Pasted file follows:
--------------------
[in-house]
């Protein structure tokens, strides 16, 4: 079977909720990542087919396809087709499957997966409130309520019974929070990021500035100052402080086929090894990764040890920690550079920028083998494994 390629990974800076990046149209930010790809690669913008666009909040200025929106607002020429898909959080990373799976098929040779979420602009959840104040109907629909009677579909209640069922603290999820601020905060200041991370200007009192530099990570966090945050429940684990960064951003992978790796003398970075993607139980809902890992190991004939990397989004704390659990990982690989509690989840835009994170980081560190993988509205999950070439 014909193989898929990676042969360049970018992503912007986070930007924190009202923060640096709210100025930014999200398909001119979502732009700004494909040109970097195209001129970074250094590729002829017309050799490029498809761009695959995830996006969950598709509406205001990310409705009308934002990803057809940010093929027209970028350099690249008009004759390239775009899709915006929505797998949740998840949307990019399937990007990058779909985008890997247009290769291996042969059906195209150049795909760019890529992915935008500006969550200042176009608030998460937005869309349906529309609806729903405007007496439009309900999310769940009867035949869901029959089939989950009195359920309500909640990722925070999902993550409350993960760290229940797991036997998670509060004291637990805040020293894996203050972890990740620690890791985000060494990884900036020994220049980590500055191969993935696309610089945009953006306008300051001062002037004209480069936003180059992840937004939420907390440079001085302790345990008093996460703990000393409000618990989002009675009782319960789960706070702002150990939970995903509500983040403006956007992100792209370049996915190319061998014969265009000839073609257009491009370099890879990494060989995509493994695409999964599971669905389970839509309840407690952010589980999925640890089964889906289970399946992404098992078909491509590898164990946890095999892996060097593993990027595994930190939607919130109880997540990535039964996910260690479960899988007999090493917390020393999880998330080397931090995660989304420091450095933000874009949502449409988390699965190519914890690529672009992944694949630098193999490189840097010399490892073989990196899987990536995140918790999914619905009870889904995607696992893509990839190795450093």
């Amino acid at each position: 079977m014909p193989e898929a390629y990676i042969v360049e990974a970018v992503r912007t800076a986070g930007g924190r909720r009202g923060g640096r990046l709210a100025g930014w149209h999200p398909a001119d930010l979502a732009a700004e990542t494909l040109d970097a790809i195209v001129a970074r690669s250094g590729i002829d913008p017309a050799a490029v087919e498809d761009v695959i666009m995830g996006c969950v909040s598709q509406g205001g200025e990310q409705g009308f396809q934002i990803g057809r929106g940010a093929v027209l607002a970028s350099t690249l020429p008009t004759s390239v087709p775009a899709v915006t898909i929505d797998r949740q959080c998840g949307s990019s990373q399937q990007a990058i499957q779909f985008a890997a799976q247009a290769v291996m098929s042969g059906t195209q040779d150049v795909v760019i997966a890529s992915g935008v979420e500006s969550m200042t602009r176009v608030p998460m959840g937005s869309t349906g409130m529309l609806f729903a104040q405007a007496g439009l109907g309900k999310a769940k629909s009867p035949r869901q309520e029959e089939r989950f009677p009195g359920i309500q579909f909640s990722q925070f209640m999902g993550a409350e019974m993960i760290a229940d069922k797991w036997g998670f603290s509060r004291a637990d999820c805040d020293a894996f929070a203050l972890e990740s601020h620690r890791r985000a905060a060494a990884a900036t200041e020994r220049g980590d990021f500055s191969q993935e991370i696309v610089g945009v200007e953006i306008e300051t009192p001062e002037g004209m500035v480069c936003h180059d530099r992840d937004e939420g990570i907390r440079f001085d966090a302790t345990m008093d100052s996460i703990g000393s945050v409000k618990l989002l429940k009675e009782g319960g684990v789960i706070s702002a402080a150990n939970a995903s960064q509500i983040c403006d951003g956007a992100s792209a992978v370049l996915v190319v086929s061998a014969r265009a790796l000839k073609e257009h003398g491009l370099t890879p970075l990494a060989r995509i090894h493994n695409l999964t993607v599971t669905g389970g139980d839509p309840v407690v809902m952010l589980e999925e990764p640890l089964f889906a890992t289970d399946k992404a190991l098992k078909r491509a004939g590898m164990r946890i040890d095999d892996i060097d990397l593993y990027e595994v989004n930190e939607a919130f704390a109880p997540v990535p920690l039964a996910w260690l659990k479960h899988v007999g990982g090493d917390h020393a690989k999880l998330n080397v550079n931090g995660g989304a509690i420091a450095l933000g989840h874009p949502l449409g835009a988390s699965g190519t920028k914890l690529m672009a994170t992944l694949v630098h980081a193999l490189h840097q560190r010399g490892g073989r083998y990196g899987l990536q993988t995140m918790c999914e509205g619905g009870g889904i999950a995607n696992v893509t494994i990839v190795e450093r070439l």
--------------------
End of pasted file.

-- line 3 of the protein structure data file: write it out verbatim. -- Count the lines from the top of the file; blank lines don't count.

């Amino acid at each position: 079977m014909p193989e898929a390629y990676i042969v360049e990974a970018v992503r912007t800076a986070g930007g924190r909720r009202g923060g640096r990046l709210a100025g930014w149209h999200p398909a001119d930010l979502a732009a700004e990542t494909l040109d970097a790809i195209v001129a970074r690669s250094g590729i002829d913008p017309a050799a490029v087919e498809d761009v695959i666009m995830g996006c969950v909040s598709q509406g205001g200025e990310q409705g009308f396809q934002i990803g057809r929106g940010a093929v027209l607002a970028s350099t690249l020429p008009t004759s390239v087709p775009a899709v915006t898909i929505d797998r949740q959080c998840g949307s990019s990373q399937q990007a990058i499957q779909f985008a890997a799976q247009a290769v291996m098929s042969g059906t195209q040779d150049v795909v760019i997966a890529s992915g935008v979420e500006s969550m200042t602009r176009v608030p998460m959840g937005s869309t349906g409130m529309l609806f729903a104040q405007a007496g439009l109907g309900k999310a769940k629909s009867p035949r869901q309520e029959e089939r989950f009677p009195g359920i309500q579909f909640s990722q925070f209640m999902g993550a409350e019974m993960i760290a229940d069922k797991w036997g998670f603290s509060r004291a637990d999820c805040d020293a894996f929070a203050l972890e990740s601020h620690r890791r985000a905060a060494a990884a900036t200041e020994r220049g980590d990021f500055s191969q993935e991370i696309v610089g945009v200007e953006i306008e300051t009192p001062e002037g004209m500035v480069c936003h180059d530099r992840d937004e939420g990570i907390r440079f001085d966090a302790t345990m008093d100052s996460i703990g000393s945050v409000k618990l989002l429940k009675e009782g319960g684990v789960i706070s702002a402080a150990n939970a995903s960064q509500i983040c403006d951003g956007a992100s792209a992978v370049l996915v190319v086929s061998a014969r265009a790796l000839k073609e257009h003398g491009l370099t890879p970075l990494a060989r995509i090894h493994n695409l999964t993607v599971t669905g389970g139980d839509p309840v407690v809902m952010l589980e999925e990764p640890l089964f889906a890992t289970d399946k992404a190991l098992k078909r491509a004939g590898m164990r946890i040890d095999d892996i060097d990397l593993y990027e595994v989004n930190e939607a919130f704390a109880p997540v990535p920690l039964a996910w260690l659990k479960h899988v007999g990982g090493d917390h020393a690989k999880l998330n080397v550079n931090g995660g989304a509690i420091a450095l933000g989840h874009p949502l449409g835009a988390s699965g190519t920028k914890l690529m672009a994170t992944l694949v630098h980081a193999l490189h840097q560190r010399g490892g073989r083998y990196g899987l990536q993988t995140m918790c999914e509205g619905g009870g889904i999950a995607n696992v893509t494994i990839v190795e450093r070439l």